State plans to apply for waiver of requirements in No Child Left Behind law
The State Board of Education voted Tuesday to apply in February for a waiver of requirements under the No Child Left Behind law.
President Barack Obama opened the door for states to have more flexibility in complying with the law after Congress failed to approve a newer version of the measure.
The U.S. Department of Education said it would drop the requirement that all students must earn a proficient score on tests for reading and math by 2014.
Critics of the law said that was an impossible goal and that the law branded some schools as failures when they were really improving.
Instead, the federal agency said it would grant waivers to the requirement if states either imposed standards to better prepare students for college and careers, reduced the achievement gap between sets of students, extended the deadline to achieve 100 percent efficiency to the 2019-20 school year, or adopted incentives for high-performing schools and plans to help low-performing schools.
Kansas Education Commissioner Diane DeBacker said it would take several months of work to get the state’s application for a waiver in shape.
Once the application is made, she said the federal education department would let Kansas know by the end of the current school year whether the waiver has been granted.
Education Board members said they would provide more direction on the waiver application at the board’s meeting in November. The board voted 8-1 to give staff the green light to start preparing the application. Board member Walt Chappell, a Republican from Wichita, voted against the plan.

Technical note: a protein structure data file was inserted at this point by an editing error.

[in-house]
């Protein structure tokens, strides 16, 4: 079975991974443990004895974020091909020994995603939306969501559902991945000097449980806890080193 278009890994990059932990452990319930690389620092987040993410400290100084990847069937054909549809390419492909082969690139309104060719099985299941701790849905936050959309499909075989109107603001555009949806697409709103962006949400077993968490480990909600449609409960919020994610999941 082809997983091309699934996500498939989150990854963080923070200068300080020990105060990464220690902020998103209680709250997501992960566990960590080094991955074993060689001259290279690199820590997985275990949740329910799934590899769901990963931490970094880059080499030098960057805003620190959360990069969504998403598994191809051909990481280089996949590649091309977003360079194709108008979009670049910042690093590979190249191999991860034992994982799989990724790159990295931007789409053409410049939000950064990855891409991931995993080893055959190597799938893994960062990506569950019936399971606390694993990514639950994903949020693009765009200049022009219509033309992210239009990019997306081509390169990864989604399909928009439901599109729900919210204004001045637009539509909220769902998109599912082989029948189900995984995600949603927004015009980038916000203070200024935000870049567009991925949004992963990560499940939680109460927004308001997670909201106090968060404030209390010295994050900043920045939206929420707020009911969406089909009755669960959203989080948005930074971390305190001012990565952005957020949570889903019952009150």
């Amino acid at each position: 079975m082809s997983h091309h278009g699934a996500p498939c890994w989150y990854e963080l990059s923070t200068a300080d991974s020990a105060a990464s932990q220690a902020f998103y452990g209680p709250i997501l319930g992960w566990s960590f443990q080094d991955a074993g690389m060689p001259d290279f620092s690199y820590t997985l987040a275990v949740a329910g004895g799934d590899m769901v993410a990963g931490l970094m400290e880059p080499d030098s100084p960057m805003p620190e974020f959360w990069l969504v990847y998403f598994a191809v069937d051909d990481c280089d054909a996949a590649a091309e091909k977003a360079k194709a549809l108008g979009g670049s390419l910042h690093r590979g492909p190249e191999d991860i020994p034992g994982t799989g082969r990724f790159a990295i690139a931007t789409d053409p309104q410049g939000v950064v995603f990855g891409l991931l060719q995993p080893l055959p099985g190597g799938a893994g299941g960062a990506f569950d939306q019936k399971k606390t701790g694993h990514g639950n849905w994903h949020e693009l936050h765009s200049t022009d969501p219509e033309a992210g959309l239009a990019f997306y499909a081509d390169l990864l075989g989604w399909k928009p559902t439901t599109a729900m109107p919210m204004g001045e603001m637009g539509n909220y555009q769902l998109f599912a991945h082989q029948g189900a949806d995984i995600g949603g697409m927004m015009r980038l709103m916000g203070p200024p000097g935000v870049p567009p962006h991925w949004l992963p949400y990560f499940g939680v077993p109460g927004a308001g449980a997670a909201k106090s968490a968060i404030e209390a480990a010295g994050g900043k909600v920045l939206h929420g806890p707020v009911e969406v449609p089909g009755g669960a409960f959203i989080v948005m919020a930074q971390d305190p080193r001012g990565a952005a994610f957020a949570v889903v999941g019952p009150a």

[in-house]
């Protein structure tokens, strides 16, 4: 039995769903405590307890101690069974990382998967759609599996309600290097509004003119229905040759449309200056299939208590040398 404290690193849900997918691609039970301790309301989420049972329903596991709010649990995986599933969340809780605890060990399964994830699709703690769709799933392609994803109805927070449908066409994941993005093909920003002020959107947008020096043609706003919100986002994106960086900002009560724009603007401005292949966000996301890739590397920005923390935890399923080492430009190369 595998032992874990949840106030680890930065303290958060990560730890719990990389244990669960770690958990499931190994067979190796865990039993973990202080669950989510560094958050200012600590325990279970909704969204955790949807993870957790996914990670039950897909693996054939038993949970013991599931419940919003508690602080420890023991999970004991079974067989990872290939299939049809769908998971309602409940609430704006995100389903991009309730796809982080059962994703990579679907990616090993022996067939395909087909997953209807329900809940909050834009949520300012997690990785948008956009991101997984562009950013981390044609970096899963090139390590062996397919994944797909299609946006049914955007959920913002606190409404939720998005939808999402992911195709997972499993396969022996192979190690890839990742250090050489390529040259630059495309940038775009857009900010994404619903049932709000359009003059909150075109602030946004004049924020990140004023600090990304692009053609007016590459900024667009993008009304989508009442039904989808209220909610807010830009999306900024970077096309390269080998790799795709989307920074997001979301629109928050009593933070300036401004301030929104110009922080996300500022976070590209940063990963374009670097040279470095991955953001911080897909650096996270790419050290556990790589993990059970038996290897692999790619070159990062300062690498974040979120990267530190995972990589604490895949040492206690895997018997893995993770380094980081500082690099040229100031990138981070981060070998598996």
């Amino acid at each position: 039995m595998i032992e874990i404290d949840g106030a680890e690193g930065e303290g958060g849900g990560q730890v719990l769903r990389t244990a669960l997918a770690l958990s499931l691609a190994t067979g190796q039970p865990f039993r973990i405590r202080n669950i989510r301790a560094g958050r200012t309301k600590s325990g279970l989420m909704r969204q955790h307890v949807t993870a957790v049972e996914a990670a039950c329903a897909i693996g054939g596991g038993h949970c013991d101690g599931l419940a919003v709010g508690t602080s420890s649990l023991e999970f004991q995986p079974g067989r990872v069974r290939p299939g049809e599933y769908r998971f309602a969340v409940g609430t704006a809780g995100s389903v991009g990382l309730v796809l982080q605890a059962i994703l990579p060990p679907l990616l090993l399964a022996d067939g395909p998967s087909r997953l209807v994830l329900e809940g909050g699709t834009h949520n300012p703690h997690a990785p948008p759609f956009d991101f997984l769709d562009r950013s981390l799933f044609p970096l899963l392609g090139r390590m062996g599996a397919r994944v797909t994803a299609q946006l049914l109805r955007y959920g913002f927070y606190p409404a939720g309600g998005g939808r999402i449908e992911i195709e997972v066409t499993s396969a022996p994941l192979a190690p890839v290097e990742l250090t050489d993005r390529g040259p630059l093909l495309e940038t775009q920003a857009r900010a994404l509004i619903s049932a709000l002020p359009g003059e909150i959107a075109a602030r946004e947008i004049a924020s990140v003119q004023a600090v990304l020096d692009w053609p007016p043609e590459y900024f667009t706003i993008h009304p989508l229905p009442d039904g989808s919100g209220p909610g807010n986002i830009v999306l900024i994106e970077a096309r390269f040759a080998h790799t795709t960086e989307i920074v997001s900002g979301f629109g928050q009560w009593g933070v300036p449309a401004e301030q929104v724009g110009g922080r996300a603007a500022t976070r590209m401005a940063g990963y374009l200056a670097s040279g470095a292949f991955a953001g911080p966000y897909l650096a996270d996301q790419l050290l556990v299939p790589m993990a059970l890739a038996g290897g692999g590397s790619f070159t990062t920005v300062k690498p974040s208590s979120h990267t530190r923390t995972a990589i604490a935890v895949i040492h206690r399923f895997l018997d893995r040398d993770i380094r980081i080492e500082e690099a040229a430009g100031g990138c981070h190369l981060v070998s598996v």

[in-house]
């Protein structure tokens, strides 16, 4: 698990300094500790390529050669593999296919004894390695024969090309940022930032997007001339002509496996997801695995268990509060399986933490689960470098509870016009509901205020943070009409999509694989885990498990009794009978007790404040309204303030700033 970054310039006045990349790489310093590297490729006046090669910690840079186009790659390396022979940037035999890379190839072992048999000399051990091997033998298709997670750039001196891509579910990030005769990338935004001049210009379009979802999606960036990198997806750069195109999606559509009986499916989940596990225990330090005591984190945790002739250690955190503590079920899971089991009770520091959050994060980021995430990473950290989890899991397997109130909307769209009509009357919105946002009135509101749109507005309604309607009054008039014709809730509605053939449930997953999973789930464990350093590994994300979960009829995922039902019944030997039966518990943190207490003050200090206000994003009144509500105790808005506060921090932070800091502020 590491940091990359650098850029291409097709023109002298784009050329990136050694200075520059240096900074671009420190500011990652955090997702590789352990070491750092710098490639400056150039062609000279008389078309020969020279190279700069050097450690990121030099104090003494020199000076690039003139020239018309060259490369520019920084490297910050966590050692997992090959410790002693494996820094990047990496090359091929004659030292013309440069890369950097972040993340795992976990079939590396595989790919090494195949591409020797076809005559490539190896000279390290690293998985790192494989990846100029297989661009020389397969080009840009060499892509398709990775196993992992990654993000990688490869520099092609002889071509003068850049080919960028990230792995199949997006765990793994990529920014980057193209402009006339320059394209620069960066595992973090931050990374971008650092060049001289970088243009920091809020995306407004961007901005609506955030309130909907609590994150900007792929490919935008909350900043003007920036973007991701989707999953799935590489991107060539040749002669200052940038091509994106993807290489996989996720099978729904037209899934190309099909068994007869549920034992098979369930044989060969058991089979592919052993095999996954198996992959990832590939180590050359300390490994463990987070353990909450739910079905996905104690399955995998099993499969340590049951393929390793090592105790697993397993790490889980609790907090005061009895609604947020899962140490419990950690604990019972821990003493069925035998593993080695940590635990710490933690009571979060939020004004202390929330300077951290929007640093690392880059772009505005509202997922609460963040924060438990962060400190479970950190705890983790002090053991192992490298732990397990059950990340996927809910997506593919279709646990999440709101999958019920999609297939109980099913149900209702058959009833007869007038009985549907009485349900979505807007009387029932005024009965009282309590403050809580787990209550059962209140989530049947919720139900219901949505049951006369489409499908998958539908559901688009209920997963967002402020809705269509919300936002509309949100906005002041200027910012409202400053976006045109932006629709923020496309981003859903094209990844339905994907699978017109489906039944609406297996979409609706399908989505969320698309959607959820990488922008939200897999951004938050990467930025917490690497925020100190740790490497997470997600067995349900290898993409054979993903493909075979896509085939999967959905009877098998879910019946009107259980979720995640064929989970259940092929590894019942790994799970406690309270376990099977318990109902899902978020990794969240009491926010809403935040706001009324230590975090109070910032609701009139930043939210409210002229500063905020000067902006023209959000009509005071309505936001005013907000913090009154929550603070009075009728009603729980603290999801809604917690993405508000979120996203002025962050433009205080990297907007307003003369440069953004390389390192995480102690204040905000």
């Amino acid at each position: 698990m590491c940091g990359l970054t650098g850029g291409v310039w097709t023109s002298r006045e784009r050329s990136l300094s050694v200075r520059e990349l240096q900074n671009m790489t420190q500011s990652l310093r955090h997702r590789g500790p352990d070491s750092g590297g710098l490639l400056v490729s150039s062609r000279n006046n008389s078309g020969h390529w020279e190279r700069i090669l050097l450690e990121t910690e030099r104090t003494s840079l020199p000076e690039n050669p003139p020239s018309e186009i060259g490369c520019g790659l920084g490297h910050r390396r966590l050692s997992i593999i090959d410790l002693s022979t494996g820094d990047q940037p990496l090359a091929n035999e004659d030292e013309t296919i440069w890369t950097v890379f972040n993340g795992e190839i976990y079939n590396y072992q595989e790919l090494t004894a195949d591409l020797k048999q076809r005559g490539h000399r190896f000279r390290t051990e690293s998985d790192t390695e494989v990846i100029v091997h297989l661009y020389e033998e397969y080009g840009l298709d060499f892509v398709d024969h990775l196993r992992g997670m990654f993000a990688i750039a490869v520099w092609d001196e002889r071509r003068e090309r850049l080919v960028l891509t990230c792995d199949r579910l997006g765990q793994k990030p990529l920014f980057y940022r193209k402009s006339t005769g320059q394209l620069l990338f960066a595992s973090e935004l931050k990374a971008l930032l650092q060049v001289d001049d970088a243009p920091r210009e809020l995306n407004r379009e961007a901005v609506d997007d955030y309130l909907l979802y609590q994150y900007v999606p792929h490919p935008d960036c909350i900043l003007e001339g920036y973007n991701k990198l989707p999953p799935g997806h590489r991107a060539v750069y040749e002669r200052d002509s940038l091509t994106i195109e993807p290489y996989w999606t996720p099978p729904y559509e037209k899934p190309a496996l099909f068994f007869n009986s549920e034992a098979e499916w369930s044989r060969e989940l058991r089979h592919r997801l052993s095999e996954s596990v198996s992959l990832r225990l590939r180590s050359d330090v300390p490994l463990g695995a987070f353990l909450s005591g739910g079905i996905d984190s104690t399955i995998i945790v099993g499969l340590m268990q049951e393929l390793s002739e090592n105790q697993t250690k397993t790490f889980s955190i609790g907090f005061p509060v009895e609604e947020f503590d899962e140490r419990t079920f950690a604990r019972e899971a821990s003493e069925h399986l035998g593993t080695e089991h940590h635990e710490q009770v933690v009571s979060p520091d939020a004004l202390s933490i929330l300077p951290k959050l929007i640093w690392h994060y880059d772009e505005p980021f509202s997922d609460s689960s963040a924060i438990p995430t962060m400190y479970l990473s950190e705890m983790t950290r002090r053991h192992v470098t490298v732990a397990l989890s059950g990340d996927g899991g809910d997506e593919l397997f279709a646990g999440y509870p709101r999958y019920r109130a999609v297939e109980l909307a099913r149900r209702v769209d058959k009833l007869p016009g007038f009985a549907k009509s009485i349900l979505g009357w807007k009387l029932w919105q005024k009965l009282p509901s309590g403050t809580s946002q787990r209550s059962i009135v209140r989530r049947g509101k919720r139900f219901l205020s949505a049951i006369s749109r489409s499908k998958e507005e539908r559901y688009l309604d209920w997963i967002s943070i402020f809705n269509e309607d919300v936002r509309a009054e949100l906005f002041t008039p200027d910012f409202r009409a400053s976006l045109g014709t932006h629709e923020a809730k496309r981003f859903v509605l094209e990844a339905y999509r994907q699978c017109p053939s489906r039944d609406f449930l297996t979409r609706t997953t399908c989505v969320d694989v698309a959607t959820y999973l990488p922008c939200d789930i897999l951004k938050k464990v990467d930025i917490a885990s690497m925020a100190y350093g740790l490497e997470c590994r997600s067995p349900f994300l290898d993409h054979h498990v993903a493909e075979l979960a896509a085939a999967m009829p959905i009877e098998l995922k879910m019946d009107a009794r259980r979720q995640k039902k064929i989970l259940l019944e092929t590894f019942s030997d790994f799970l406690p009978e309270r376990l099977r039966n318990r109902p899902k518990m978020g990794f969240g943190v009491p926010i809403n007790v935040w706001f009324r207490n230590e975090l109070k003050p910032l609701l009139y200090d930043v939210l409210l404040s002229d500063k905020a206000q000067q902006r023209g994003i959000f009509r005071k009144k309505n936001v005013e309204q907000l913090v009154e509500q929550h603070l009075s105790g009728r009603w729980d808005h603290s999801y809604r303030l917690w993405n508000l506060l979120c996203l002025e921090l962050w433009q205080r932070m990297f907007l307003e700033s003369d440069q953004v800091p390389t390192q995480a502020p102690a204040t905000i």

Several board members said they would oppose applying for a waiver under the option of trying to achieve 100 percent proficiency by 2019-20. They said the 100 percent goal was one of the onerous requirements of NCLB and extending that period wouldn’t solve the problem.
“I don’t think extending the time out makes it any more possible,” said Sue Storm, a Democrat from Overland Park. “I think that’s kind of foolish thinking to think that that would work,” she said.
Several board members also criticized federal proposals seeking to link teacher pay to student achievement. Board chairman David Dennis, a Republican from Wichita, said he feared that would result in teachers trying to get better students in their classes at the expense of other teachers.
“I don’t want to end up having teachers shopping for kids,” he said.
By Scott Rothschild